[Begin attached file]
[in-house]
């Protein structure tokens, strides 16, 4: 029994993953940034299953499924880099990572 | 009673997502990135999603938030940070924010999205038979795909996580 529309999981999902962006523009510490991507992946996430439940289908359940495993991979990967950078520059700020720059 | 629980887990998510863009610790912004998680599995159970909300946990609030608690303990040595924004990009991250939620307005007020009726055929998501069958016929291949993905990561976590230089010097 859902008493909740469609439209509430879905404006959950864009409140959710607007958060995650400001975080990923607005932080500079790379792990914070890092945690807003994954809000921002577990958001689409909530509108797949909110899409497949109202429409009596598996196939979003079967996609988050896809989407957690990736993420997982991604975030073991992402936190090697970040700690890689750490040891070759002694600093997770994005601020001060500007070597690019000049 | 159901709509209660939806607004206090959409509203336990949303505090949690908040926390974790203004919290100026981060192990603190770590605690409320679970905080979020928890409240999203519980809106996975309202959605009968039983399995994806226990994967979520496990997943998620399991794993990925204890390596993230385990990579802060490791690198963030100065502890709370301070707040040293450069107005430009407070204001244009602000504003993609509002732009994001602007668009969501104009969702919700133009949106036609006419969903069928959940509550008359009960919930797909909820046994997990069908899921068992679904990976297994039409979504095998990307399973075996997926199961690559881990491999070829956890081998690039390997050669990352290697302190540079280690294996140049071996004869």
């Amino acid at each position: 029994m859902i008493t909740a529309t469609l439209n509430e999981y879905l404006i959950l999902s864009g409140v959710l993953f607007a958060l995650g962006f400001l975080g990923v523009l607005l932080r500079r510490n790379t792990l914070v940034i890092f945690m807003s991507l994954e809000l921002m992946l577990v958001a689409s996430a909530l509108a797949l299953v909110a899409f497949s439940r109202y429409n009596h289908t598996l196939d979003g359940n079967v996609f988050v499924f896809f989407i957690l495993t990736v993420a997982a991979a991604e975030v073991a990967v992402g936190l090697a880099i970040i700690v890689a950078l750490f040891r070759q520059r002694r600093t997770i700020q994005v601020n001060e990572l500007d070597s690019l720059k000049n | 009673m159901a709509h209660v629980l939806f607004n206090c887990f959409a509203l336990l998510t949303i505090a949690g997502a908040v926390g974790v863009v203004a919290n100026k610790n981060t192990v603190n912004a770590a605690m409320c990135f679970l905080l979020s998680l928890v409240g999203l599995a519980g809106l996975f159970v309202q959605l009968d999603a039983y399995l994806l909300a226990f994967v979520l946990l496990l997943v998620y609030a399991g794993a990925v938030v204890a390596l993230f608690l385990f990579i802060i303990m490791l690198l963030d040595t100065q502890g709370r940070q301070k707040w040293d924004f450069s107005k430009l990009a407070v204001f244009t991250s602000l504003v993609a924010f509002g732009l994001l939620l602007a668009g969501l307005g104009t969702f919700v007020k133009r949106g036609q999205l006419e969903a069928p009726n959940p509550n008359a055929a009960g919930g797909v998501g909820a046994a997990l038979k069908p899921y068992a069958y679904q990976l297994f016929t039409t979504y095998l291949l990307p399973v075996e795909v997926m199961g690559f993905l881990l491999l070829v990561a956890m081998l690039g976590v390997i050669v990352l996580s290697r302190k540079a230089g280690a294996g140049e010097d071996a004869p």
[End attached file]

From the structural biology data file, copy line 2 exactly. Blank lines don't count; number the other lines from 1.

């Protein structure tokens, strides 16, 4: 029994993953940034299953499924880099990572 | 009673997502990135999603938030940070924010999205038979795909996580 529309999981999902962006523009510490991507992946996430439940289908359940495993991979990967950078520059700020720059 | 629980887990998510863009610790912004998680599995159970909300946990609030608690303990040595924004990009991250939620307005007020009726055929998501069958016929291949993905990561976590230089010097 859902008493909740469609439209509430879905404006959950864009409140959710607007958060995650400001975080990923607005932080500079790379792990914070890092945690807003994954809000921002577990958001689409909530509108797949909110899409497949109202429409009596598996196939979003079967996609988050896809989407957690990736993420997982991604975030073991992402936190090697970040700690890689750490040891070759002694600093997770994005601020001060500007070597690019000049 | 159901709509209660939806607004206090959409509203336990949303505090949690908040926390974790203004919290100026981060192990603190770590605690409320679970905080979020928890409240999203519980809106996975309202959605009968039983399995994806226990994967979520496990997943998620399991794993990925204890390596993230385990990579802060490791690198963030100065502890709370301070707040040293450069107005430009407070204001244009602000504003993609509002732009994001602007668009969501104009969702919700133009949106036609006419969903069928959940509550008359009960919930797909909820046994997990069908899921068992679904990976297994039409979504095998990307399973075996997926199961690559881990491999070829956890081998690039390997050669990352290697302190540079280690294996140049071996004869």